Every elected Republican came to Washington promising to slash spending and balance the budget. Yet, when it comes time for the most direct way to enact those spending cuts; namely, the annual appropriations bills, most of them are missing in action.
In an ideal world, Republicans should hold the upper hand in negotiations over spending bills. They enjoy complete control over the House, while Harry Reid only has a tenuous hold on the Senate at just 53 seats. Unfortunately, as we chronicled extensively here at Red State, House and Senate GOP leaders agreed to jettison the Ryan budget halfway through the process in favor of Harry Reid’s minibus and omnibus bills, which vitiated every worthy goal of that budget.
There were two consequences of that betrayal. First, House Republicans were denied the opportunity to vote on all 12 appropriations bills individually. Second, because the bills were shunted off to conference straight from the Senate, House conservatives were denied an open floor process to offer conservative amendments cutting more spending or eliminating harmful and wasteful programs. It is these bills that offer us the opportunity to truly cut spending, at least on the discretionary side, yet that opportunity was completed surrendered to Harry Reid. The net effect was that not a single penny of discretionary spending was cut from the previous year’s budget and not a single program was eliminated.
As we noted earlier this week, Republicans are on track for more of the same this year. Mitch McConnell and Senate Republicans already disregarded the House budget in favor of Obama’s spending levels, while statist House appropriators are signaling they wish to do the same. In order to preempt a repeat of last year’s insanity, Tom McClintock has drafted a letter to House leadership requesting adherence to their promise of an open amendment process on all 12 bills individually:
Dear Speaker Boehner and Leader Cantor:
We write to express our support for a fully open appropriations process in which all twelve appropriations bills are brought individually to the House floor and every member has an opportunity to offer amendments.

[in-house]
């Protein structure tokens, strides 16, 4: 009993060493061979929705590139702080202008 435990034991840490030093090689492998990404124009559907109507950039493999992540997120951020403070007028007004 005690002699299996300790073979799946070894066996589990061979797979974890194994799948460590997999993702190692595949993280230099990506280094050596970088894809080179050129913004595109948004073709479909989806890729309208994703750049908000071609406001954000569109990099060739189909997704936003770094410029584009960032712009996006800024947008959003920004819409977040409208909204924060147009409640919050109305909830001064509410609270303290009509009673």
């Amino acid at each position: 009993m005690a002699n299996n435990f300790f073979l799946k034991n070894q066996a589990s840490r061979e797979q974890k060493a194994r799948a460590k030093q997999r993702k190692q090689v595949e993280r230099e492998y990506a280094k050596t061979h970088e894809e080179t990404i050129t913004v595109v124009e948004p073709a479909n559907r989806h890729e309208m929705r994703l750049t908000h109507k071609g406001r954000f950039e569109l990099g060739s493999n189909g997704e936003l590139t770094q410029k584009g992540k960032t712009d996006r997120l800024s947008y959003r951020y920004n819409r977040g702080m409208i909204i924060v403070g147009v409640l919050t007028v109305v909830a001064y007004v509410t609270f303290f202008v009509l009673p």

We agree wholeheartedly with Speaker Boehner who said, “Let's do away with the concept of 'comprehensive' spending bills. Let's break them up, to encourage scrutiny, and make spending cuts easier.” To make this possible, House Republicans promised in the Pledge to America to “advance major legislation one issue at a time” and “let any lawmaker – Democrat or Republican – offer amendments to reduce spending.”
This vision for an open, transparent spending process is not new – it is a return to the regular order which was discarded during four years of Democrat control of the House. The new Republican House majority came to Washington with a mandate from the American people to address this historic breakdown in spending controls and to stem the tide of spending and debt. We began that work by passing a responsible budget, bringing spending bills to the House floor individually and under open rules, and letting the House work its will.
There is still much to be done to keep runaway spending and debt from destroying our economy and diminishing the prosperity of future generations. We encourage you to build on last year’s progress as we work together to put America back on a path to fiscal sanity.
It’s not surprising that some Republicans would rather Harry Reid control the spending bills and send them straight to conference committee, where Republicans will be blocked from filing amendments on the committee report. They don’t want to be forced to vote on conservative amendments to cut more spending on the floor. It’s enough that the appropriators have to deal with a few pesky conservatives who offer spending cut amendments on a committee level. Yesterday, Congressman Jeff Flake offered an amendment to cut another $95 billion in spending, and let’s just say that the results were not pretty [via CQ]:
Fiscal 2013 Appropriations Subcommittee Allocations/Lower Discretionary Spending
Flake, R-Ariz. – Amendment that would change the fiscal 2013 discretionary budget authority allocations for 10 subcommittees in the following manner:
Rejected 4-44: R 4-25; D 0-19; I 0-0; April 25, 2012.
Republicans (4) Flake (Ariz.) Graves, T. (Ga.) Lummis (Wyo.) Yoder (Kan.)
Republicans (25) Aderholt (Ala.) Alexander, R. (La.) Austria (Ohio) Bonner (Ala.) Calvert (Calif.) Carter (Texas) Cole (Okla.) Crenshaw (Fla.) Culberson (Texas) Dent (Pa.) Diaz-Balart (Fla.) Emerson (Mo.) Frelinghuysen (N.J.) Granger (Texas) Kingston (Ga.) Latham (Iowa) LaTourette (Ohio) Lewis, Jerry (Calif.) Nunnelee (Miss.) Rehberg (Mont.) Rogers, H. (Ky.) Simpson (Idaho) Wolf (Va.) Womack (Ark.) Young, C.W. (Fla.) Democrats (19) Bishop, S. (Ga.) DeLauro (Conn.) Dicks (Wash.) Farr (Calif.) Hinchey (N.Y.) Honda (Calif.) Jackson, J. (Ill.) Kaptur (Ohio) Lee (Calif.) McCollum (Minn.) Moran, James (Va.) Olver (Mass.) Pastor (Ariz.) Price, D. (N.C.) Rothman (N.J.) Roybal-Allard (Calif.) Schiff (Calif.) Serrano (N.Y.) Visclosky (Ind.)
NOT VOTING (2)
Let’s bring this discussion out of the committee and have a full and open debate on the House floor regarding spending cuts and the legitimate role of the federal government.
Find out if your Republican representative plans to sign this letter. Talk is cheap in Washington. Anyone who purports to support a balanced budget but refuses to keep control of the appropriations process within the Republican-controlled House isn’t worth a dime to us.
Cross-posted from The Madison Project